Director: Martin Scorsese
Starring: Robert DeNiro, Al Pacino, Harvey Keitel, Joe Pesci, Anna Paquin, Bobby Cannavale, Jesse Plemons
Martin Scorsese became synonymous with gangster movies with films like Goodfellas and Casino under his belt. He returns to that environment with The Irishman, named after Frank “The Irishman” Sheeran. Steven Zaillian’s script is adapted from the book “I Heard You Paint Houses” by Charles Brandt. Brandt’s work is an epic look at Sheeran’s rise to power under Jimmy Hoffa and his eventual involvement in Hoffa’s death. It’s a FASCINATING story, which will no doubt be accurately brought to life by Scorsese and his trusted partnerships with actors Robert DeNiro, Al Pacino, Harvey Keitel, and Joe Pesci.
The subject matter isn’t the only thing making headlines about this film. Scorsese is using CGI to de-age his actors in order for them to then age the twenty year span the film covers. The special effects needed came with a hefty price tag as this film has spent quite a long time in post-production. Another noteworthy aspect is that the film is being distributed by Netflix. This furthers the discussion on whether streaming services are “ruining” the film industry if they’re taking business away from movie theaters. Scorsese’s a longtime advocate of the movie going experience in the traditional sense, but with this move, may be shifting away from the classic model. His friend, Steven Spielberg, has staunchly criticized Netflix especially when it comes to Oscar contention.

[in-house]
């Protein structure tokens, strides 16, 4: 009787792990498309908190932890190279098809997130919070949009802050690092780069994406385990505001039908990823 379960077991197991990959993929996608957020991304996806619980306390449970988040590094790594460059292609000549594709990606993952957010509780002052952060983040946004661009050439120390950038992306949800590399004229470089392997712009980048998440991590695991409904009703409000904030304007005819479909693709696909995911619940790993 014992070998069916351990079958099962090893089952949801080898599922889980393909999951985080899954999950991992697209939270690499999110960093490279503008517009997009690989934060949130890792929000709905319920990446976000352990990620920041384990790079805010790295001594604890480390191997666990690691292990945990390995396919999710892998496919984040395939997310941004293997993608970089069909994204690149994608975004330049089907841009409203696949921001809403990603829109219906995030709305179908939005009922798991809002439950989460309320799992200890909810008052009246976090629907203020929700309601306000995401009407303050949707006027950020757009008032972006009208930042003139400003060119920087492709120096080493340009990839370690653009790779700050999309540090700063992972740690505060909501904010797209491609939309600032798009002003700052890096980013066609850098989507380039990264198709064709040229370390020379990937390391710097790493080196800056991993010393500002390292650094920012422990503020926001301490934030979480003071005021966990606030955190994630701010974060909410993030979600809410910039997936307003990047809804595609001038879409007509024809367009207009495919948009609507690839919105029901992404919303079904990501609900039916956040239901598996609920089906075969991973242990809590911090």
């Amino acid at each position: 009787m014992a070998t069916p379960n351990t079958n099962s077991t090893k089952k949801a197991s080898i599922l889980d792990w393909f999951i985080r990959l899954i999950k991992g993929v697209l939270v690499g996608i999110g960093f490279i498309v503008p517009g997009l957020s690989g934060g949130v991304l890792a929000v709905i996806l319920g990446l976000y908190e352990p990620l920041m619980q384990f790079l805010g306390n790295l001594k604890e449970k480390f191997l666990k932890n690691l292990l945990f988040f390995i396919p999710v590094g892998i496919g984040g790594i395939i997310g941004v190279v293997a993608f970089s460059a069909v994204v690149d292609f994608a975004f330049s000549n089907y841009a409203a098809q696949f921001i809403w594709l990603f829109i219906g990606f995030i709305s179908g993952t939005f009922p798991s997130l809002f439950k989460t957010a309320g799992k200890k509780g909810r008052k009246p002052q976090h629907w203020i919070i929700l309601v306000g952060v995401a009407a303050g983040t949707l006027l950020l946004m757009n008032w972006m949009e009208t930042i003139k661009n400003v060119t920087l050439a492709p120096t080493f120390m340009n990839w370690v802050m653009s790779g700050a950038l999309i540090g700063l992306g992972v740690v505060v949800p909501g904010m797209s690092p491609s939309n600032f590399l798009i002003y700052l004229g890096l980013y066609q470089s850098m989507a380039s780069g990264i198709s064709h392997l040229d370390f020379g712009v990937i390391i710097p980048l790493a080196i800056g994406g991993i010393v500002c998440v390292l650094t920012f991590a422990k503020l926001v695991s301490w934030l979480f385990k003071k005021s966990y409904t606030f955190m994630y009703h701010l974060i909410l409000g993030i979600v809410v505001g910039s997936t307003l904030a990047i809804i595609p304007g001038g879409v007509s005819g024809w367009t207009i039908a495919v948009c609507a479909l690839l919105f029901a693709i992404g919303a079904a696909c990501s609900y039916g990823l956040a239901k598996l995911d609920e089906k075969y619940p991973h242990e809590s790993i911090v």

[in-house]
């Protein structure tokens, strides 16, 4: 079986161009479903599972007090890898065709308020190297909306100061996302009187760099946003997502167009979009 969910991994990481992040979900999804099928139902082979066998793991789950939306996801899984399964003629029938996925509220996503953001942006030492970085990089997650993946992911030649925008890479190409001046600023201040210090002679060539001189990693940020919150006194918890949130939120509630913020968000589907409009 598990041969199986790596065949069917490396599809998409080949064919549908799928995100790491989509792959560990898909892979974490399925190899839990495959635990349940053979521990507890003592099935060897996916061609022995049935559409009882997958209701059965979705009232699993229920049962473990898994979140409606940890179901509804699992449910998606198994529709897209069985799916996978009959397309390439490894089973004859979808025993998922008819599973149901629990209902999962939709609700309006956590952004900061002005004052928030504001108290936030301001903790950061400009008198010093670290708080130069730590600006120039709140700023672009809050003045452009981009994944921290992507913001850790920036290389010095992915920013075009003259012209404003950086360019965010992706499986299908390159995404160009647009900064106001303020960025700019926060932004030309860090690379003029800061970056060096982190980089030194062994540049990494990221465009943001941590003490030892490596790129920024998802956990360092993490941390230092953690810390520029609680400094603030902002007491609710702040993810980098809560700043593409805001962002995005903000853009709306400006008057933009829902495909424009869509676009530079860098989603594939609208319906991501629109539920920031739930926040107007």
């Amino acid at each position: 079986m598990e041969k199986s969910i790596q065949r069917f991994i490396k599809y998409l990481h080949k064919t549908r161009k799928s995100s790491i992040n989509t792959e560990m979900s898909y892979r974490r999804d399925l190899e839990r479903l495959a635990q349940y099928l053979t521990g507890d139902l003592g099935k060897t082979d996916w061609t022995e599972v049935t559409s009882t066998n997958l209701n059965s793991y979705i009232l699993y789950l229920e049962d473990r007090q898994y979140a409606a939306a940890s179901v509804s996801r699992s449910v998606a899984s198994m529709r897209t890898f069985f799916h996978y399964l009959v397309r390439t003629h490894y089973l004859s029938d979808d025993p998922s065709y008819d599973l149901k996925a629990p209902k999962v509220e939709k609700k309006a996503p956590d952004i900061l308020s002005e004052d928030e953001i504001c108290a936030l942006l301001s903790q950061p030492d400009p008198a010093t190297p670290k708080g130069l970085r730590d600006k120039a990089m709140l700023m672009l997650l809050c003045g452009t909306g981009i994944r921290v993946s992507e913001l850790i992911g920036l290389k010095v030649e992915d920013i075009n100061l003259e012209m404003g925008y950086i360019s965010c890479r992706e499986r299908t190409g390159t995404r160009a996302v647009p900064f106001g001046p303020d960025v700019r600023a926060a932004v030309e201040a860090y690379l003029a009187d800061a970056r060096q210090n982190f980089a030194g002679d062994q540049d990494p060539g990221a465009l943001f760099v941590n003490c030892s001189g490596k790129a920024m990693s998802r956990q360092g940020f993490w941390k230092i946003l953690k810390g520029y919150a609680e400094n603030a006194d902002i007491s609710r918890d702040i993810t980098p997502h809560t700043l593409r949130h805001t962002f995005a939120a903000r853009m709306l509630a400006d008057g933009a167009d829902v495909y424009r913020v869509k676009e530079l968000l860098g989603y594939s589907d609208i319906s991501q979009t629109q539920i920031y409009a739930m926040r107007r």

Here’s the official synopsis from Netflix
Robert De Niro, Al Pacino and Joe Pesci star in Martin Scorsese’s THE IRISHMAN, an epic saga of organized crime in post-war America told through the eyes of World War II veteran Frank Sheeran, a hustler and hitman who worked alongside some of the most notorious figures of the 20th century. Spanning decades, the film chronicles one of the greatest unsolved mysteries in American history, the disappearance of legendary union boss Jimmy Hoffa, and offers a monumental journey through the hidden corridors of organized crime: its inner workings, rivalries and connections to mainstream politics.
My guess is that Netflix will push this for major awards consideration much like it did with Roma last year. You can find it in theaters and streaming Fall 2019
Here’s the trailer